Neha: Gosh, there are a number of dimensions and I will say I list some things but I think that they’re getting better every year. Two years ago the challenge was I don’t have any trucks. I can’t get the trucks, trucks are not coming off the assembly line, they’re late. That is largely quelled. At this point, I do think that anybody who wants to buy a battery electric vehicle can do it. And that was a challenge across light duty and heavy duty. Certainly on the light duty side there’s so many more models available and coming off lines en masse that those fleets are pretty excited about the optionality they have and even on the heavy duty side you see more and more OEMs delivering those trucks. So that’s exciting. But it continues to be a challenge, right? They’re building these lines for the first time. They will have stop-starts as they start to scale their programs. So I think just the supply from that side, the cost is still higher than a traditional vehicle and we talked about something called the total cost of operation. The data back from the light duty segment is that it’s 50 to 60% less cost to operate once you have the vehicle and EV versus Ice Vehicle and a fleet. So that long term operational costs kind of going away can mitigate a higher upfront cost but a lot of these please don’t have that experience to be able to say okay, I can make the higher upfront investment. So I think the cost trajectory has to come down and I mentioned the correlation with renewable energy. We all see that with EV and battery electric vehicles as well. And I think putting these new sites together takes time, it takes capital, it takes know-how and it takes working with the utility and all of those things can lend themselves to very long timelines. We’re talking in some cases three plus years for very large sites. So I do think making sure that the charging is keeping up with all these vehicles as they roll off the line and they start to get adopted is going to be really important for us to really lean on. I’m super excited for our business because I think that’ll be core to that, but it’s a huge industry and we’re gonna need lots of players to help support that. So I think those are the major challenges. And there is just the traditional adoption curve, right? It is.. not disruptive, but it’s something new that they have to learn in terms of folding into their operations, and they’ve been running these ice fleets for over 100 years now. Transitioning to EVs is something that they’ll have to ingest.

Catherine: Do you have any advice for those looking to transition into clean tech from like other industries or even mobility more specifically?

Neha: The first thing is we need you. This industry knows how much demand there is. We have these folks at TeraWatt who are super passionate about sustainability being in clean tech, and so we’ve been able to take people whose skills are very transferable, whether it’s software engineers, or finance people, or even construction. And so it’s very relevant things that you know, that apply to our business. So, ‘we need you’ is the first thing. The second thing is I think it’s really important to understand the industry. And so, if there is someplace that you think that you want to learn more, especially on the energy side, like working at a utility is a really great grounding in terms of learning so many different aspects of energy. So maybe I’m biased there having worked at the utility straight out of college but your that really was a great proving ground to understand so many different aspects. Because it is not just the technology, it’s the regulatory scheme that you sit in. It is all of the different things that are really important to the industry, like interconnect is really about technology, but it’s also about rate structure and what tariffs are. So I think that can be really helpful. But I think at the end of the day, it’s Don’t be shy, like there are so many ways that the industry is opening up, that skills are very transferable. And we’re at a moment where companies are very open to allowing people to learn on the job, the pieces that are focused on the industry, but really making sure that we’re putting the aperture to folks who are passionate number one, I think that’s really important to have successful employees but also we just have a huge need. And so I also see bringing in expertise from other industries has been really helpful to our industry. So our higher technology comes from a company called Spot hero, which does parking. It’s a great, great service, right? Yeah, exactly. But there’s a lot of relevancy with what he’s built there. Parking is a big part of charging and so I think there’s a lot of cross corollary things that you can bring in from other industries too.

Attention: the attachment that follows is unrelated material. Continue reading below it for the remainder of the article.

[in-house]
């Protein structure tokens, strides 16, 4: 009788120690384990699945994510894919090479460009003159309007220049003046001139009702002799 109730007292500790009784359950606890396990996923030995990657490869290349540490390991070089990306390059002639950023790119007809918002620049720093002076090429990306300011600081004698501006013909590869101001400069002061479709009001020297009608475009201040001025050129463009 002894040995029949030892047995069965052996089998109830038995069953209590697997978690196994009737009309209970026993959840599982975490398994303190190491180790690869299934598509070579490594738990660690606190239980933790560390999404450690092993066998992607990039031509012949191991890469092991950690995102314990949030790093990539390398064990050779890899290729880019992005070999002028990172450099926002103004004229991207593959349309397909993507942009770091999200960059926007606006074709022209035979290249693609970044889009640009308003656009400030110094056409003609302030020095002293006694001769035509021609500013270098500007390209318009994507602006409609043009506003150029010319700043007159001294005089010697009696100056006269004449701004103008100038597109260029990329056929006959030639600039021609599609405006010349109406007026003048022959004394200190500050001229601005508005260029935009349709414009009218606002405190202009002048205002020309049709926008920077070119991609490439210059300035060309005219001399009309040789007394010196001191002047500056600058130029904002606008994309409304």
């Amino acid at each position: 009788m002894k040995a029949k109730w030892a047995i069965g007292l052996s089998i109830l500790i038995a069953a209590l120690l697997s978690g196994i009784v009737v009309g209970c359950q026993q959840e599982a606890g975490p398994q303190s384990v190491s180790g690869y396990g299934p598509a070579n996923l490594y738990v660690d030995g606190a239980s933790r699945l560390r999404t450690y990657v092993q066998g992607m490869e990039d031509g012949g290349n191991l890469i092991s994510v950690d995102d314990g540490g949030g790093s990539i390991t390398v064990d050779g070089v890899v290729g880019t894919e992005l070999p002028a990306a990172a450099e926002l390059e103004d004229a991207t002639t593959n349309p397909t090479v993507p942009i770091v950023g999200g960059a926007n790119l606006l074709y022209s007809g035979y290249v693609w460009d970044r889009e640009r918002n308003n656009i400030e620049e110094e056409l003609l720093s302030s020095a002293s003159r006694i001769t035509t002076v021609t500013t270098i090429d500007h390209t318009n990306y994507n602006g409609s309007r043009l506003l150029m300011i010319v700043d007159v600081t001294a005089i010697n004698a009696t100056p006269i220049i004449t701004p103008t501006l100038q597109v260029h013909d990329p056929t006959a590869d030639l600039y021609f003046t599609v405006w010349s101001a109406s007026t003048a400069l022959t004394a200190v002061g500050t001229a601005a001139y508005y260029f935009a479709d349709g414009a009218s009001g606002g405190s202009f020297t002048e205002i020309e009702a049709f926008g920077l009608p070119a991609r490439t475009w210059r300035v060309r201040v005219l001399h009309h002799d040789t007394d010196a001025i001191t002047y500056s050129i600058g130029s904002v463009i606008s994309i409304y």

Catherine: I’m just so glad that you said that and I’m so glad that you said that without me prompting you to say it because I have, again, I get these bees in my bonnet. Things that I get very worked up about and one of them is bringing in diversity, but people in general, into the clean energy industry and how important it is to have different people from different backgrounds and schools of thought. And I think that I’m grateful to you and TeraWatt for being open to that because I don’t think actually a lot of companies are yet open to that. And one thing I said earlier today and another interview I was doing was I think the companies that are open to all this amazing talent from other industries, those early adopters of those people are the ones that are going to benefit the most. Because there’s just such amazing talent on the market and they want so desperately to be part of this clean energy transition.

Neha: Exactly. And then you can’t discount that passion right when someone is actively making a big career switch to come into this area. They’re super excited, and that’s going to be a really great employee to have.

Catherine: Yeah, totally. Well, thank you so much for sharing your story with us and for all that you’re doing for our industry.

Neha: Thanks so much for having me.